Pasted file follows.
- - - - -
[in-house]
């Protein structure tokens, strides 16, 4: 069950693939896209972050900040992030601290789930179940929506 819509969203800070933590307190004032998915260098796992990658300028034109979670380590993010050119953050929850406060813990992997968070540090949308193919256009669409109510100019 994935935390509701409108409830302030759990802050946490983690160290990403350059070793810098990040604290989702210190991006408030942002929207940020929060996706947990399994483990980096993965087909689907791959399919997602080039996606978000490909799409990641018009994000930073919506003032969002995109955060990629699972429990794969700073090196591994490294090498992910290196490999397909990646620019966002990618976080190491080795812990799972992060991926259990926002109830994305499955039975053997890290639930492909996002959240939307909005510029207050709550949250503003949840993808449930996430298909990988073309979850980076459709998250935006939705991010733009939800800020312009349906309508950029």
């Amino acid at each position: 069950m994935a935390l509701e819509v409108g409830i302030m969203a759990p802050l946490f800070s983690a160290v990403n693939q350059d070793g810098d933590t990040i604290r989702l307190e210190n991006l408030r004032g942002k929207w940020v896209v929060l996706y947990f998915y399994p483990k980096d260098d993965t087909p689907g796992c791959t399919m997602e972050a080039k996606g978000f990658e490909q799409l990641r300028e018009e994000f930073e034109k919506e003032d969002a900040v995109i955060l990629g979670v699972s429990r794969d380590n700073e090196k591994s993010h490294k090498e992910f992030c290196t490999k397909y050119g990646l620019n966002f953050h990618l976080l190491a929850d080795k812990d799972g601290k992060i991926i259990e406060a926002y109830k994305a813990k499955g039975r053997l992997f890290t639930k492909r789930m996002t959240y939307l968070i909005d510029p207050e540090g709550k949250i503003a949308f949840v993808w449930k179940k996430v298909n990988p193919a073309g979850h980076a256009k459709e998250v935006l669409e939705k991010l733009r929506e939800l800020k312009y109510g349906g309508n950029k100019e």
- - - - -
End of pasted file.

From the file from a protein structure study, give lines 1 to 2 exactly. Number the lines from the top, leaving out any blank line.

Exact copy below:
[in-house]
């Protein structure tokens, strides 16, 4: 069950693939896209972050900040992030601290789930179940929506 819509969203800070933590307190004032998915260098796992990658300028034109979670380590993010050119953050929850406060813990992997968070540090949308193919256009669409109510100019 994935935390509701409108409830302030759990802050946490983690160290990403350059070793810098990040604290989702210190991006408030942002929207940020929060996706947990399994483990980096993965087909689907791959399919997602080039996606978000490909799409990641018009994000930073919506003032969002995109955060990629699972429990794969700073090196591994490294090498992910290196490999397909990646620019966002990618976080190491080795812990799972992060991926259990926002109830994305499955039975053997890290639930492909996002959240939307909005510029207050709550949250503003949840993808449930996430298909990988073309979850980076459709998250935006939705991010733009939800800020312009349906309508950029």